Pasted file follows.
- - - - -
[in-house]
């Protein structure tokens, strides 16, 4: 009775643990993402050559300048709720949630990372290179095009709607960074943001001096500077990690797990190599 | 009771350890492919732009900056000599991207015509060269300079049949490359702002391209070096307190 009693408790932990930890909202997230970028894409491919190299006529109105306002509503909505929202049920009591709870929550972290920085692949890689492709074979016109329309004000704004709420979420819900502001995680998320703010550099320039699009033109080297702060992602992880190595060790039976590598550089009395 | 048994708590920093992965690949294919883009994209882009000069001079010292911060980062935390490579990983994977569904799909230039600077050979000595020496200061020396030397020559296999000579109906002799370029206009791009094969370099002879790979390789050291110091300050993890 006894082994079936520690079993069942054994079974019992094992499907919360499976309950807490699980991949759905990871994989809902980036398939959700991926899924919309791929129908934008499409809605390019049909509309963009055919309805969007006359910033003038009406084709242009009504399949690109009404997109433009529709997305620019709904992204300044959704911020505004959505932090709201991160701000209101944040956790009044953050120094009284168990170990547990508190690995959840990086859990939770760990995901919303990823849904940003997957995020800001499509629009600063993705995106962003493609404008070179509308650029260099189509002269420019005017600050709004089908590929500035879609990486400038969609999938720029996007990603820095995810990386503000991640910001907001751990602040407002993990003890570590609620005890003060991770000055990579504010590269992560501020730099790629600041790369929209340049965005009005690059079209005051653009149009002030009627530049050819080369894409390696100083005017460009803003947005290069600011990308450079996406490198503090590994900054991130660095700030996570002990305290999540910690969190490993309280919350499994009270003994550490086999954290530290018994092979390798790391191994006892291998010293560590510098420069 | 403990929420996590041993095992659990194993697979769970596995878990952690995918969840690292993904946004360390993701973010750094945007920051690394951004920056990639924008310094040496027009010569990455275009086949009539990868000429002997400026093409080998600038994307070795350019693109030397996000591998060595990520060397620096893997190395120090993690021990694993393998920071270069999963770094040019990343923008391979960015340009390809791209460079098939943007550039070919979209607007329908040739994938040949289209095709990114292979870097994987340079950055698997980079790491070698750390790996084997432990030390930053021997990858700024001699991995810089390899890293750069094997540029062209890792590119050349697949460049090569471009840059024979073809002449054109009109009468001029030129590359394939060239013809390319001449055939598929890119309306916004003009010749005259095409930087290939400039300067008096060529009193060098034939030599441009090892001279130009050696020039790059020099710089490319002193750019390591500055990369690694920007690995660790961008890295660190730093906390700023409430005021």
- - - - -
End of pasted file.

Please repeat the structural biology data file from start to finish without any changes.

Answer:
[in-house]
């Protein structure tokens, strides 16, 4: 009775643990993402050559300048709720949630990372290179095009709607960074943001001096500077990690797990190599 | 009771350890492919732009900056000599991207015509060269300079049949490359702002391209070096307190 009693408790932990930890909202997230970028894409491919190299006529109105306002509503909505929202049920009591709870929550972290920085692949890689492709074979016109329309004000704004709420979420819900502001995680998320703010550099320039699009033109080297702060992602992880190595060790039976590598550089009395 | 048994708590920093992965690949294919883009994209882009000069001079010292911060980062935390490579990983994977569904799909230039600077050979000595020496200061020396030397020559296999000579109906002799370029206009791009094969370099002879790979390789050291110091300050993890 006894082994079936520690079993069942054994079974019992094992499907919360499976309950807490699980991949759905990871994989809902980036398939959700991926899924919309791929129908934008499409809605390019049909509309963009055919309805969007006359910033003038009406084709242009009504399949690109009404997109433009529709997305620019709904992204300044959704911020505004959505932090709201991160701000209101944040956790009044953050120094009284168990170990547990508190690995959840990086859990939770760990995901919303990823849904940003997957995020800001499509629009600063993705995106962003493609404008070179509308650029260099189509002269420019005017600050709004089908590929500035879609990486400038969609999938720029996007990603820095995810990386503000991640910001907001751990602040407002993990003890570590609620005890003060991770000055990579504010590269992560501020730099790629600041790369929209340049965005009005690059079209005051653009149009002030009627530049050819080369894409390696100083005017460009803003947005290069600011990308450079996406490198503090590994900054991130660095700030996570002990305290999540910690969190490993309280919350499994009270003994550490086999954290530290018994092979390798790391191994006892291998010293560590510098420069 | 403990929420996590041993095992659990194993697979769970596995878990952690995918969840690292993904946004360390993701973010750094945007920051690394951004920056990639924008310094040496027009010569990455275009086949009539990868000429002997400026093409080998600038994307070795350019693109030397996000591998060595990520060397620096893997190395120090993690021990694993393998920071270069999963770094040019990343923008391979960015340009390809791209460079098939943007550039070919979209607007329908040739994938040949289209095709990114292979870097994987340079950055698997980079790491070698750390790996084997432990030390930053021997990858700024001699991995810089390899890293750069094997540029062209890792590119050349697949460049090569471009840059024979073809002449054109009109009468001029030129590359394939060239013809390319001449055939598929890119309306916004003009010749005259095409930087290939400039300067008096060529009193060098034939030599441009090892001279130009050696020039790059020099710089490319002193750019390591500055990369690694920007690995660790961008890295660190730093906390700023409430005021």